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Speaking from the same lectern within hours of each other, President Bush and Iranian President Mahmoud Ahmadinejad traded criticism Tuesday at the opening session of the UN General Assembly. Taking the podium first, President Bush threatened consequences if Iran does not return to international talks on its nuclear program. Iran has said it’s open to the talks but won’t accept the administration’s pre-condition for a freeze on nuclear activities. In an appeal to Iranian citizens, Bush said Iran’s leaders were misrepresenting US intentions and using state funds to sponsor terrorism and build nuclear weapons. The President also defended his so-called "freedom agenda" in the Middle East.
Hours later, Iranian President Mahmoud Ahmadinejad defended his country’s nuclear program which he said was for peaceful purposes. Ahmadinejad accused the US and Britain of using the UN Security Council to advance their own agendas and said the occupation of Iraq is fueling instability.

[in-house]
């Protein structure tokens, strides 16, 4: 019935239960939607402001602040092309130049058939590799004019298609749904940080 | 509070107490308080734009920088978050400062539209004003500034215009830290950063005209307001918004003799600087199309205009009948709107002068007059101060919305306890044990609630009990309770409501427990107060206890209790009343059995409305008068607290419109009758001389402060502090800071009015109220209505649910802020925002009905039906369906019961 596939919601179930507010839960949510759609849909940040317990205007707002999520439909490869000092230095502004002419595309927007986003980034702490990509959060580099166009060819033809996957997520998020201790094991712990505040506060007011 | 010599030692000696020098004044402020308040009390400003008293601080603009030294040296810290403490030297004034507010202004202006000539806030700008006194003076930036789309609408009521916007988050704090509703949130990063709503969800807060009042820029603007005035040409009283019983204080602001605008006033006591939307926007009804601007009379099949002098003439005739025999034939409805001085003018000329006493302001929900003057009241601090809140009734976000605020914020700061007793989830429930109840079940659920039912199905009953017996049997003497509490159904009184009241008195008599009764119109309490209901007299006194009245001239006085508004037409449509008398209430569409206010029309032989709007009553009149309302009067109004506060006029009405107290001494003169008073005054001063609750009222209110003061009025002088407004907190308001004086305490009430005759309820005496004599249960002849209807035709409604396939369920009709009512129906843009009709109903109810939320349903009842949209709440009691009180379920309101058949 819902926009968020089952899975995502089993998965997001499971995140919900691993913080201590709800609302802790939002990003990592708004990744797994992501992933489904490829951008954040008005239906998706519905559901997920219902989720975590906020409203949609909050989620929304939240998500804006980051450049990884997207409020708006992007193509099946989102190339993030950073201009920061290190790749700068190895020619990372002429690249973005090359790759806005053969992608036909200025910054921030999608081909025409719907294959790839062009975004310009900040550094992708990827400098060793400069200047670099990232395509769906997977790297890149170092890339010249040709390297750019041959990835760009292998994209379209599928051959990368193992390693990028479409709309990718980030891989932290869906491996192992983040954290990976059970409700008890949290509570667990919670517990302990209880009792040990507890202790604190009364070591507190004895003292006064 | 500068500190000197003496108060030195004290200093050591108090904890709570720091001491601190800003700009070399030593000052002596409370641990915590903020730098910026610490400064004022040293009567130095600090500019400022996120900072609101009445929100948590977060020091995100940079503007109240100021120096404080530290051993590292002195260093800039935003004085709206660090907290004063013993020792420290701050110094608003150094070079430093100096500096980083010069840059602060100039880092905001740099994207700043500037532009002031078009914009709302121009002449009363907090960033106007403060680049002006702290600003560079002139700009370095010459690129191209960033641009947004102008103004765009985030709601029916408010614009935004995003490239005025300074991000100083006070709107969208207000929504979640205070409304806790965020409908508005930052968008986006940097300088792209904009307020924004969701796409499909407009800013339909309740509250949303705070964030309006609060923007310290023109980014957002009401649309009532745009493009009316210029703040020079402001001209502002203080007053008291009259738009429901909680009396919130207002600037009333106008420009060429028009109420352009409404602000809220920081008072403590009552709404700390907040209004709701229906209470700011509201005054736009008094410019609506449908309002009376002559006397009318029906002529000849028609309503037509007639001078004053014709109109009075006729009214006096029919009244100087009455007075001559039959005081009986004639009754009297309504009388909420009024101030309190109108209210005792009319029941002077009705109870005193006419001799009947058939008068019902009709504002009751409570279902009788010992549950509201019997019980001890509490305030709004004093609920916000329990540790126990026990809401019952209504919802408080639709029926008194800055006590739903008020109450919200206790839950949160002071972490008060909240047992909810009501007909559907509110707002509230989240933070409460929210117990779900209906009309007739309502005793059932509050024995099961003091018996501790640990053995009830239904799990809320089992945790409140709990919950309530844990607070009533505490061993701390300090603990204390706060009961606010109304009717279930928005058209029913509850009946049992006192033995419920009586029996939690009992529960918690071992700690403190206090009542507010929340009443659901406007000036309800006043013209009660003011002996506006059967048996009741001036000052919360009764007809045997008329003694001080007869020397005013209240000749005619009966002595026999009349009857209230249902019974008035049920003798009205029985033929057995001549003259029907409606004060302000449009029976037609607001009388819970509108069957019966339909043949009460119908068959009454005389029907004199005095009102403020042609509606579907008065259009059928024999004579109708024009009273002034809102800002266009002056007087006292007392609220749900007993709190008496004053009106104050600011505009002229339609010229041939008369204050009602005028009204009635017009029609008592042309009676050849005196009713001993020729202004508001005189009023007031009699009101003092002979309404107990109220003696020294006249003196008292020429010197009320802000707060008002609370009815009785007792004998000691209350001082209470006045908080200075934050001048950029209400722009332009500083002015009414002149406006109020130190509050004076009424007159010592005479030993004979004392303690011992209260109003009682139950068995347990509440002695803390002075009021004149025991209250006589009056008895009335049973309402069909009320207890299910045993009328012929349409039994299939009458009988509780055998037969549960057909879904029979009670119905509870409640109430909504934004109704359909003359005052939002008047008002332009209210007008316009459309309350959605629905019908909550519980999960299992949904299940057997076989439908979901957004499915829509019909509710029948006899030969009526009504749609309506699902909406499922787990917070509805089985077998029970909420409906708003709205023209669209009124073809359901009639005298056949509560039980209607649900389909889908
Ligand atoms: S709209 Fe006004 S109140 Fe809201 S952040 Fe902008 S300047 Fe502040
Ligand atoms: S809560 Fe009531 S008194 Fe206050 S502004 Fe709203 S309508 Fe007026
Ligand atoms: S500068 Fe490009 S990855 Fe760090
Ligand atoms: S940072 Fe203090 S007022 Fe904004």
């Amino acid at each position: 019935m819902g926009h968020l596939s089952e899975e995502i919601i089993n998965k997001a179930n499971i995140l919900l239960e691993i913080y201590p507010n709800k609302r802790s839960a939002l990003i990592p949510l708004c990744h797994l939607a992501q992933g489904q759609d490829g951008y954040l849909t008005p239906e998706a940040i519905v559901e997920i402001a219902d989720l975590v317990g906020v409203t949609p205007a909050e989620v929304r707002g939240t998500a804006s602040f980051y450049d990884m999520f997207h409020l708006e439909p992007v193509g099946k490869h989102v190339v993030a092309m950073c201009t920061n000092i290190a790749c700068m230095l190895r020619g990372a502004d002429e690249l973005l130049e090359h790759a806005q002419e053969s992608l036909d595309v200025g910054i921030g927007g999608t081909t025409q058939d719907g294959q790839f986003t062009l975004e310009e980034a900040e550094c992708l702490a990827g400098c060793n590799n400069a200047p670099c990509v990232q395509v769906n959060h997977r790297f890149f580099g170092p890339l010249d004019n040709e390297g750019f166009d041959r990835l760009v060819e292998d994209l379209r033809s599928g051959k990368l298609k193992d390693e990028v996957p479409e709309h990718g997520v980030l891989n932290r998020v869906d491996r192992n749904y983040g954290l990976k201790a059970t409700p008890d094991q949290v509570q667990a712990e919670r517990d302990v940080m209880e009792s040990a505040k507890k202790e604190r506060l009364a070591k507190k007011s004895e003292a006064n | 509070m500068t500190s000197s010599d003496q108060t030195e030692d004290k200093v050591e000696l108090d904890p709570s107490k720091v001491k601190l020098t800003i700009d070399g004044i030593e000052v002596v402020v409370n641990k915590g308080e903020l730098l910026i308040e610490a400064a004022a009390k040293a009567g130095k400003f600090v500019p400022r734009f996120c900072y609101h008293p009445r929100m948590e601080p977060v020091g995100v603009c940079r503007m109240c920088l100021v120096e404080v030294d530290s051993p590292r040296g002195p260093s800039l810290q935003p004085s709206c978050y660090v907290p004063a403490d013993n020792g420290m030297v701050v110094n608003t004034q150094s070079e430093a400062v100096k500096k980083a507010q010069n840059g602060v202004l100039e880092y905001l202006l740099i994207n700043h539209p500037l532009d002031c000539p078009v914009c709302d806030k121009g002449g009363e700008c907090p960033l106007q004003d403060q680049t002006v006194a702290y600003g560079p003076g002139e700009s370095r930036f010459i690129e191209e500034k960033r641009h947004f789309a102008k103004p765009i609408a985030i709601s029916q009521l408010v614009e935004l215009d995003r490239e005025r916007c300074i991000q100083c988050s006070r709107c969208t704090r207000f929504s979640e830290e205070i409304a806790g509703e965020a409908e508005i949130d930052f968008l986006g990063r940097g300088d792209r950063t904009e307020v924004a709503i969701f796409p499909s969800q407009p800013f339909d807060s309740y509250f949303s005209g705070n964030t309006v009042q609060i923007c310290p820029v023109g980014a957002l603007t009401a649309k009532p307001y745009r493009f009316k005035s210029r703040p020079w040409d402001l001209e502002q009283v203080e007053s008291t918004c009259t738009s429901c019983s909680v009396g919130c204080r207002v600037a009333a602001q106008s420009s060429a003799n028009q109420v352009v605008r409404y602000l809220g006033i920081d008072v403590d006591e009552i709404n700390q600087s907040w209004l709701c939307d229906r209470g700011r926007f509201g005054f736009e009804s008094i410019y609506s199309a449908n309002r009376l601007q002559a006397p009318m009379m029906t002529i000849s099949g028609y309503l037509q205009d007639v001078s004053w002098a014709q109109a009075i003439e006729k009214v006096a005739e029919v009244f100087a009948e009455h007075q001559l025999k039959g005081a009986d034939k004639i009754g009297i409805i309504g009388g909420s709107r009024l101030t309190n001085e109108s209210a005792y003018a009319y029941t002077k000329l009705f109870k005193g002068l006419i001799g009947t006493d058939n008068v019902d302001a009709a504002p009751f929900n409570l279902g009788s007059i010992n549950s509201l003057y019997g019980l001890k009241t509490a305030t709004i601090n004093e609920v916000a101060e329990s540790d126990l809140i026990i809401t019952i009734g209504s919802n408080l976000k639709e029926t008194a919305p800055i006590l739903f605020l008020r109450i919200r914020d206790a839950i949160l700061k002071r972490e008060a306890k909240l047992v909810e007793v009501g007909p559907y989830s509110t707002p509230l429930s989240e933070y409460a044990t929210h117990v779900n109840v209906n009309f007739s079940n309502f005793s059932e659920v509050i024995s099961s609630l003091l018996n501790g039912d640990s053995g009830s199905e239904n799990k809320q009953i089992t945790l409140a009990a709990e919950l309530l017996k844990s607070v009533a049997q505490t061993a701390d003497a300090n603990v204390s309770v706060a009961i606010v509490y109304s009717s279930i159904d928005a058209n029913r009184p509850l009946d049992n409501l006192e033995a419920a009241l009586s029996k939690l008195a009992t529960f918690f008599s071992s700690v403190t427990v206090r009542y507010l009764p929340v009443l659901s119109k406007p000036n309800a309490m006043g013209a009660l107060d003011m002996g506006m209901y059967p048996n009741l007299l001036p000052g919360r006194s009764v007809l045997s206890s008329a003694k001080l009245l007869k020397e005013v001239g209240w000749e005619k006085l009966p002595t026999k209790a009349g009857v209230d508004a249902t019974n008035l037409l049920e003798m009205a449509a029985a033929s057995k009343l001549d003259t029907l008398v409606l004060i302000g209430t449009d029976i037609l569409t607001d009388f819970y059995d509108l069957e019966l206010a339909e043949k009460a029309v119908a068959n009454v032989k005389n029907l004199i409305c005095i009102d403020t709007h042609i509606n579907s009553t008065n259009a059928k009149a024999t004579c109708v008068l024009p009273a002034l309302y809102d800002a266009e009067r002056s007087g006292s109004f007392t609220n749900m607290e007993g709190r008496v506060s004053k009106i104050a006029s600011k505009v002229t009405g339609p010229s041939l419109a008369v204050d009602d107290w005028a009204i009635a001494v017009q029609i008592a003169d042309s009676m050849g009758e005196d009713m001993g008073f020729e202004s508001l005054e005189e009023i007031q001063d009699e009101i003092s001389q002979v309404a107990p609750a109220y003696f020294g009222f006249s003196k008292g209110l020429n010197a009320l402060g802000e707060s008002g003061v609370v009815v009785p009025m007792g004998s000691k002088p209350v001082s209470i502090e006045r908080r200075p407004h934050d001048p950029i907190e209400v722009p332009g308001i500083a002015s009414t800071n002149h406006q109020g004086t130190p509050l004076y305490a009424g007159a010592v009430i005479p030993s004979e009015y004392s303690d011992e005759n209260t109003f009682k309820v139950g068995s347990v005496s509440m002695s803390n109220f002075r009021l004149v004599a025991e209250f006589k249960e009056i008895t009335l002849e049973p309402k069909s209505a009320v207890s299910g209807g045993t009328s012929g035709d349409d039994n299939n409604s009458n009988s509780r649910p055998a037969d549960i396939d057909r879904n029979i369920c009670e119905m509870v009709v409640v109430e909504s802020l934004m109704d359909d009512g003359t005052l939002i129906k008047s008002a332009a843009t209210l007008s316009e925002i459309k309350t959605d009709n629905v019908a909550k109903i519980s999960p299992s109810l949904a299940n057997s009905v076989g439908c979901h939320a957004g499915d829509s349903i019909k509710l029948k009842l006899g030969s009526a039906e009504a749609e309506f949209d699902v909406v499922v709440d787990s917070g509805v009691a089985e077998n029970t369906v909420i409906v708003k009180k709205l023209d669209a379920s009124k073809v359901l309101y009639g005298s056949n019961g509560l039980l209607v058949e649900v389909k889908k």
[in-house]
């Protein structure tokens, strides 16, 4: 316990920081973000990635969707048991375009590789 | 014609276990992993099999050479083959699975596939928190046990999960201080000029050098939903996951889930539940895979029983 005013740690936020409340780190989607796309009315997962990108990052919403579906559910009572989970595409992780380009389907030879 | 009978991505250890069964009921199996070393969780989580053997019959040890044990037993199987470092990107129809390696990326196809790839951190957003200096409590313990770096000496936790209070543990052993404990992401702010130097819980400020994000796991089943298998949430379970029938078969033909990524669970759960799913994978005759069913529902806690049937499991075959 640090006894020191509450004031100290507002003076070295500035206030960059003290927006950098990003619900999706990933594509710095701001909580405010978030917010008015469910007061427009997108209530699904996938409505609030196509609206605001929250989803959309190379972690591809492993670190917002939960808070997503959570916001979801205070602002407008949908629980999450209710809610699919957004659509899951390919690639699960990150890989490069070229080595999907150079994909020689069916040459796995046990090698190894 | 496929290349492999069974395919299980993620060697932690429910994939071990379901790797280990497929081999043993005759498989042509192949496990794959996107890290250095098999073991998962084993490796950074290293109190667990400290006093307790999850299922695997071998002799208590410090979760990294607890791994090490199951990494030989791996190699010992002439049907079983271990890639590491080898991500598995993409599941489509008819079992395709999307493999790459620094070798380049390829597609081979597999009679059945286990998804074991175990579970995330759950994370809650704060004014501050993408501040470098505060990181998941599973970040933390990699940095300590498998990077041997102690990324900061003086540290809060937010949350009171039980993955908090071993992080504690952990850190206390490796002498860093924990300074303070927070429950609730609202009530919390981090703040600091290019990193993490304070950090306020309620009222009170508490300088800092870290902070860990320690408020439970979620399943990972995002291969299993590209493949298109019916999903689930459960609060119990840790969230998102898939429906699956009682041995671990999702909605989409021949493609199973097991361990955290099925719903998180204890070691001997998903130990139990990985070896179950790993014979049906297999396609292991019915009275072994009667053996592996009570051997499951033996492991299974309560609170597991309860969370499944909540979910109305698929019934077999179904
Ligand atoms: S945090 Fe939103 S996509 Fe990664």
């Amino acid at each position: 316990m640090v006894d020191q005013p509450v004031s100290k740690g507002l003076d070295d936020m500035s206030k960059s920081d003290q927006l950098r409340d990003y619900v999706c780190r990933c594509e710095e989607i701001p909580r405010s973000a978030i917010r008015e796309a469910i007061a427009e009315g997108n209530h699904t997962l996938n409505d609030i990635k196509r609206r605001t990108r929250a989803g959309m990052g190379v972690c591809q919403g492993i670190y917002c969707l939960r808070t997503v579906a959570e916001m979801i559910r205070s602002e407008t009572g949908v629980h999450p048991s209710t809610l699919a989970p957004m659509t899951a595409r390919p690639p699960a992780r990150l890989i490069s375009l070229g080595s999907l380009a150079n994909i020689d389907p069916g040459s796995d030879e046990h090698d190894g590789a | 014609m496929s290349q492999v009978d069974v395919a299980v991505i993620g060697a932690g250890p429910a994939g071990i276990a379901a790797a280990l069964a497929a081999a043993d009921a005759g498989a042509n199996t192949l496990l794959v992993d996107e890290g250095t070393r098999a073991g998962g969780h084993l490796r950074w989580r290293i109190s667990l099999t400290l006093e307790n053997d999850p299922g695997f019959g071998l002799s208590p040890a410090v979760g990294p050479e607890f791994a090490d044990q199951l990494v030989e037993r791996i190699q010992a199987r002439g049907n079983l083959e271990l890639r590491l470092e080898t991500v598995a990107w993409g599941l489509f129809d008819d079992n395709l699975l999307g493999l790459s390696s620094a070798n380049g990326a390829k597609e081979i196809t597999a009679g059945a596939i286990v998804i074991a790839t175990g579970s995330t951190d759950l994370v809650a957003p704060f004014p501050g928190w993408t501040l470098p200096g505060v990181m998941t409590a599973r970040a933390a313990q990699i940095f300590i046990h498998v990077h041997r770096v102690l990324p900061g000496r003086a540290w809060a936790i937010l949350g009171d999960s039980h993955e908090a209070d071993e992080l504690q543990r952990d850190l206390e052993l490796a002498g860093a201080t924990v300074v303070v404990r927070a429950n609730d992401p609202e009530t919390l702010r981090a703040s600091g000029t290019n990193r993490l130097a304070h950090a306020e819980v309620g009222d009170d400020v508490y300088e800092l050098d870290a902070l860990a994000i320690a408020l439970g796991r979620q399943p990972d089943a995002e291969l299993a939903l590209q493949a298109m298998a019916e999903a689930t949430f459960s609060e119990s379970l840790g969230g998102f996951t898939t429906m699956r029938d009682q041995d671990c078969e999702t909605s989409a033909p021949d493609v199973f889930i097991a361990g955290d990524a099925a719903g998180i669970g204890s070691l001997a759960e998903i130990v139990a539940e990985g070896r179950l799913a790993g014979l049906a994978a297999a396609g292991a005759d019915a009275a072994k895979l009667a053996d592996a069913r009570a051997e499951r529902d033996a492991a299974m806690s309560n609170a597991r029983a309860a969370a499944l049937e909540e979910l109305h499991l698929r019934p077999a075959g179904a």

Outside the assembly, thousands of protesters rallied against the ongoing war in Iraq and called for an end to all wars. Seventeen activists were arrested for civil disobedience after they tried to deliver President Bush an indictment charging him with crimes against humanity.
UN Secretary General Kofi Annan also spoke Tuesday in what was billed as his final address to world leaders before he steps down at the end of the year. Annan spoke about the need to end the crisis in Darfur.
Darfur is among the top issues at this week’s summit. During his speech, President Bush announced the appointment of a new special envoy to deal with the crisis. The envoy, Andrew Natsios, is a former director of the State Department aid agency USAID. The appointment is already drawing controversy over past statements Natsios has made about Africa. In a June 2001 interview with the Boston Globe, Natsios suggested global AIDS funding should be devoted almost entirely to prevention instead of treating those suffering from the disease. Natsios said paying for antiretroviral treatment is impractical because "Africans don’t know what Western time is." He added: "You have to take (AIDS) drugs a certain number of hours a day, or they don’t work. Many people in Africa have never seen a clock or a watch their entire lives."